Climbing Stairs for Weight loss

Stair Climbing and weight loss

Most of us go out of our way to avoid stairs, but using them as part of our exercise routine is a great way to lose weight, improve our fitness and tone and strengthen problem areas, like our legs, tummy and buttocks.

This article explains why climbing stairs is such a great exercise for those of us with weight loss goals, and provides some very useful tips to get us started climbing stairs as safely and as effectively as possible.

Why climb stairs for weight loss

Stairmaster machines are among the most popular pieces of exercise equipment in gyms all over Australia and the world.

These machines certainly can provide us with an outstanding workout if used properly, but as with most things in life, there is no substitute for the real thing, and climbing stairs is no exception.

Climbing stairs for weight loss and fitness is great for many reasons. Here are just a couple of them:

  • It is totally free and just about all of us can get access to a set of stairs.
  • It leverages gravity and the heavier we are, the harder we're forced to work and the more calories we burn.
  • It is a relatively intense exercise that quickly increases our heart rate and in doing so can greatly improve our cardiovascular fitness.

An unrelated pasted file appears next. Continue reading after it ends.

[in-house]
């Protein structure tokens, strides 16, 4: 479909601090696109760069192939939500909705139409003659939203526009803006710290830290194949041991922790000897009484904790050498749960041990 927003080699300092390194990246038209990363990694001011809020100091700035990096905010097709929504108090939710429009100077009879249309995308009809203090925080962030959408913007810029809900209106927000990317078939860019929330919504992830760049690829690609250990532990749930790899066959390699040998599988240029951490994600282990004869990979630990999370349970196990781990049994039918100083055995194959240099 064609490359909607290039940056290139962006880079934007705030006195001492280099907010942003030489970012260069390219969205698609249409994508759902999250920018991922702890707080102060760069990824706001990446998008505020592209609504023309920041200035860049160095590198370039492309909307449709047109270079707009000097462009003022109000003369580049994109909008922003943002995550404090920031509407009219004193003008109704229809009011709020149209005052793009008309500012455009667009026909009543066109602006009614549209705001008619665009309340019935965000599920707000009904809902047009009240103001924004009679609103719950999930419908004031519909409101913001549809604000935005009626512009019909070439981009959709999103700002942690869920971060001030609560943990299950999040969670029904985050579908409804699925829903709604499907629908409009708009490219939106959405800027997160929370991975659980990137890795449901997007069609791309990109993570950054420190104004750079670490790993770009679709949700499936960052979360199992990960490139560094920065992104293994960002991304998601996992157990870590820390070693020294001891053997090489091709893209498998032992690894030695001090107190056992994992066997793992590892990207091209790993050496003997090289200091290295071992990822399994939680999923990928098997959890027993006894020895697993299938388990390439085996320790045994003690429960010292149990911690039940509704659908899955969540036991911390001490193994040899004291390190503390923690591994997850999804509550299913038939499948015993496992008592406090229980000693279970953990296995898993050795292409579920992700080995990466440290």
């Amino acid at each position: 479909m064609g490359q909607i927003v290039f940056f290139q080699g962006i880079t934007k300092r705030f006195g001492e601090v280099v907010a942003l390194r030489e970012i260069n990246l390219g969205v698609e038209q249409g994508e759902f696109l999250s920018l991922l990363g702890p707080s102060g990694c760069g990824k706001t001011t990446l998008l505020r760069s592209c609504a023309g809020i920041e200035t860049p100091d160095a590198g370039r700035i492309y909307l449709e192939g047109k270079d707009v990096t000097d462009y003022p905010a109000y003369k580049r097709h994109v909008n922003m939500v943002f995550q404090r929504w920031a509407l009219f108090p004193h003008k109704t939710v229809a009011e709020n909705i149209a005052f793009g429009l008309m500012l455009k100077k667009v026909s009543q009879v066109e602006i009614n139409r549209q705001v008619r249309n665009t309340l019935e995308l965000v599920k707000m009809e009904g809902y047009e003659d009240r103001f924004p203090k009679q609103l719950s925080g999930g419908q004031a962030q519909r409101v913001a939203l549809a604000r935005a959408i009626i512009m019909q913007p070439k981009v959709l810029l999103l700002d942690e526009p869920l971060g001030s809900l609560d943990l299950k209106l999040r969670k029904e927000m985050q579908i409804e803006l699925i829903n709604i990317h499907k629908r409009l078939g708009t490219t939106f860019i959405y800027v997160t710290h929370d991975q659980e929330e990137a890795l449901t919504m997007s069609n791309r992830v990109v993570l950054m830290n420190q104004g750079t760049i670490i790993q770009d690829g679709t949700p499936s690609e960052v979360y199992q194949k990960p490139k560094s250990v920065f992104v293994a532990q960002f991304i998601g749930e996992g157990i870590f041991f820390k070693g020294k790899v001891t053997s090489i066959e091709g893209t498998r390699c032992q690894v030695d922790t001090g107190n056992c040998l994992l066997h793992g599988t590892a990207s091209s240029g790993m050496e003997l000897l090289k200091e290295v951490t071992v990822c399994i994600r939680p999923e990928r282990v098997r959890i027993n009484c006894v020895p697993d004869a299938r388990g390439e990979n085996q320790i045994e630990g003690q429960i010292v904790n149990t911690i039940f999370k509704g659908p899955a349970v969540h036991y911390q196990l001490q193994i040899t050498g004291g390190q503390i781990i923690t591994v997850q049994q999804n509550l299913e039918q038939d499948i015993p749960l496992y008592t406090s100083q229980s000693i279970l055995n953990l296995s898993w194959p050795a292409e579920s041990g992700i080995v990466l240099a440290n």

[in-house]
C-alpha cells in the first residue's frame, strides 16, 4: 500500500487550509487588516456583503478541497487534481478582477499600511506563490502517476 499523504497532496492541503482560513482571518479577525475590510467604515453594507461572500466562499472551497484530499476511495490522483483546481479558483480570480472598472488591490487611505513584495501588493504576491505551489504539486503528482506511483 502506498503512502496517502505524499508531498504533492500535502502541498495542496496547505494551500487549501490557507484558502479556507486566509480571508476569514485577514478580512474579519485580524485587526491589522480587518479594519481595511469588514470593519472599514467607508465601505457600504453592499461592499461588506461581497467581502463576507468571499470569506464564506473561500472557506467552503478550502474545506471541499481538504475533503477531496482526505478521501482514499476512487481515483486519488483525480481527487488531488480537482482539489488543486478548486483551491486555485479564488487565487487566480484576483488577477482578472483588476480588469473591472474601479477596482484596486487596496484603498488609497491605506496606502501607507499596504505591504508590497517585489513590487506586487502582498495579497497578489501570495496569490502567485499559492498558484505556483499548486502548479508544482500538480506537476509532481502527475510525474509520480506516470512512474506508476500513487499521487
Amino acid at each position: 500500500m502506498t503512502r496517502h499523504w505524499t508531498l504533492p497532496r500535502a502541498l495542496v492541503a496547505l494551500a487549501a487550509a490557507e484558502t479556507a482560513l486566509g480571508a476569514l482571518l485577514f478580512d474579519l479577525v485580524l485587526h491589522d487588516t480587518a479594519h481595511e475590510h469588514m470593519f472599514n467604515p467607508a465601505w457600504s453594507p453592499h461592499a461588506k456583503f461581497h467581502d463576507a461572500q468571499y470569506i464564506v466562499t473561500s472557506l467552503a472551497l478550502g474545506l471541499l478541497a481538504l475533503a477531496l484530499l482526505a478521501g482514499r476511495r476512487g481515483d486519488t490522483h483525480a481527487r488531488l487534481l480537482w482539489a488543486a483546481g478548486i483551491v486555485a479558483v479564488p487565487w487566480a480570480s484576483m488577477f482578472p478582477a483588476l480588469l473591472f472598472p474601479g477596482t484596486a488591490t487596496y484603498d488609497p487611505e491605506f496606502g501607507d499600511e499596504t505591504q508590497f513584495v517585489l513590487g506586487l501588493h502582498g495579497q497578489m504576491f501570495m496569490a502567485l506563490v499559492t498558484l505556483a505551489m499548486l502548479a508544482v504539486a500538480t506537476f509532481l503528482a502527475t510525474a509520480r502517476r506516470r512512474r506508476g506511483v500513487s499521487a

• It helps strengthen and shape our most common problem areas like calves, thighs, buttocks and tummy.
  • It is a very efficient way of burning maximum calories and is great for those of us with limited time to exercise.
  • It can easily be mixed with other exercises, like walking, skipping and weight training, to maximize results and stair climbing workouts are easy to build progression into.
  • It can be done by almost anyone, regardless of fitness level.
  • Because it is weight bearing, it helps build bone strength.
  • It is low impact and safe for the knees (providing correct technique is used and a preexisting condition doesn't exist).

Getting started climbing stairs

The hardest part of getting started climbing stairs for weight loss and fitness is usually finding some stairs to climb!